Mother’s fury after daughter, seven, has cat poisoned by antifreeze

‘I hope they get the cruel b******s’: Social media reacts with fury as cat of girl, seven, has to be put down after being poisoned with antifreeze and she only gets to see the sick animal half-an-hour before its death

  • Rachel Waddell, from Falkirk, shared an image of her daughter holding dying cat
  • Millie, the five-year-old Tortoiseshell cat, was found looking unwell on Sunday 
  • Tiny amounts of antifreeze can be fatal to cats by damaging the brain & kidneys
  • Police Scotland refused to comment as no official complaint has been lodged

An angry mother has posted a heartbreaking photograph of her daughter cuddling her dying cat on social media in a bid to hunt down the ‘evil scum’ who poisoned it with antifreeze.

Rachel Waddell, from Camelon, Falkirk, shared an image of her daughter Madison holding their cat Millie wrapped in a blanket just 30 minutes before it was put down. 

The five-year-old Tortoiseshell cat was found looking unwell by her owners when they returned from holiday on Sunday evening.

Madison Waddell, from Camelon, Falkirk, was pictured holding the animal wrapped in a blanket just 30 minutes before it had to be put down

Millie was rushed to the vet the same evening and the family were told their animal only had a ten per cent chance of survival.  

Madison, just seven-years-old, was understandably heartbroken when she learned her cat would have to be put down on Monday after the treatment for antifreeze poison did not work. 

Small amount of antifreeze can be deadly to cat’s internal organs, including their brain, kidneys and liver.

Madison’s mother Rachel posted the photograph of her daughter holding their cat on Facebook.

Millie, a Tortoiseshell cat, (pictured) was found looking unwell by her owners when they returned from holiday on Sunday evening

In her post, she wrote: ‘Owners of cats be careful. Someone has killed my cat with* antifreeze.’

Dozens of people posted messages of support following the tragic dead.

One local commented: ‘OMG where are all of these evil scum coming from? To hurt an innocent animal. I hope they get the cruel b*******. So sorry for your family losing a loved pet.’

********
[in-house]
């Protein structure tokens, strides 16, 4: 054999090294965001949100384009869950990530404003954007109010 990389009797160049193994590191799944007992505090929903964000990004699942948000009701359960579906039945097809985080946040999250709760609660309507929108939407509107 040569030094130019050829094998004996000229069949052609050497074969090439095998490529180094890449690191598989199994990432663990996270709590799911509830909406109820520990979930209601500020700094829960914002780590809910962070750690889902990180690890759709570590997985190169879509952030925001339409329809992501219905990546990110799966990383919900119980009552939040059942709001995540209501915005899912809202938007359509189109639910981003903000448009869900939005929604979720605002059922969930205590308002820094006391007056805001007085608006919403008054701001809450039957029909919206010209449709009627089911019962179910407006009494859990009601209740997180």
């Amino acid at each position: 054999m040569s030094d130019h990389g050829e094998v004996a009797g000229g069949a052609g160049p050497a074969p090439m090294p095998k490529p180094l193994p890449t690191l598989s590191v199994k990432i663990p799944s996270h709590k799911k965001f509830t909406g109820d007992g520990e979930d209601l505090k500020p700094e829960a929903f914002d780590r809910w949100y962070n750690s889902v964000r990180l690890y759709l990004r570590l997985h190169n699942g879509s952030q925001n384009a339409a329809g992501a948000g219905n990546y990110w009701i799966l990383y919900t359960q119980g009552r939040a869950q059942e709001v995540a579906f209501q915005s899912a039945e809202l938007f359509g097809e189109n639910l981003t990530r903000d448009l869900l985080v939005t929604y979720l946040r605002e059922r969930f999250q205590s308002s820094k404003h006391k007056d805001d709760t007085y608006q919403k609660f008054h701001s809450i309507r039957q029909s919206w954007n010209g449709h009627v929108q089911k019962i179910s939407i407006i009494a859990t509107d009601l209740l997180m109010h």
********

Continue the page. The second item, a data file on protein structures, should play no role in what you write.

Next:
Another wrote: ‘Heartbreaking. I hope you catch the ****** responsible and set them on fire.’

Speaking today, Ms Waddell said: ‘It was rather upsetting. We were away for the weekend to Truckfest and we came home to find the cat not well. 

‘We took her to the vet and they told me it looked like antifreeze poisoning. She had a 10% chance of survival.

‘We gave her the treatment but, she had to be put down on Monday morning at half nine.’

She added: ‘Millie slept on Madison’s bed. She was upset that someone could kill her cat on purpose. Millie had just turned five when she was put to sleep.’

‘I posted a photo of Millie to warn other cat owners in case it happens to them.’

Madison playing with her kitten Millie in happier times. The death of Millie is the latest in a spate of cat antifreeze poisonings around the country

Police Scotland would not comment as to whether the poisoning was deliberate as no complaint had been lodged with them. 

The death of Millie is the latest in a spate of cat antifreeze deaths around the country.

Last week, four cats died from suspected antifreeze poisoning in the Welsh village of Cwmllynfell.

RSPCA officer were alerted after Fluffy and Twmws were seen staggering in the street before collapsing.  

Two strays were found dead near the same village and thought to have died from the same poison.

The RSPCA could not confirm if the poisonings were deliberate, but said it was a ‘serious concern’.

The symptoms of antifreeze poisoning include vomiting, a depressed or sleepy demeanour, appearing drunk or uncoordinated, seizures or breathing difficulties. 

Scottish SPCA Chief Superintendent Mike Flynn said, ‘We are very sorry to hear of this sad incident. Antifreeze (ethylene glycol) is one of the most common causes of cat poisoning, particularly in the winter months.

‘The liquid is usually colourless and odourless, but it has a sweet taste that appeals to dogs in particular, but cats will also ingest it.

‘By the time symptoms occur, such as vomiting, lethargy and, in the latter stages, head shaking and coma, it is normally too late to treat.

‘Renal failure is most often the cause of death, with irreparable damage to the kidneys.

‘Pet owners in the area should be vigilant when letting their cats out of the house.’ 

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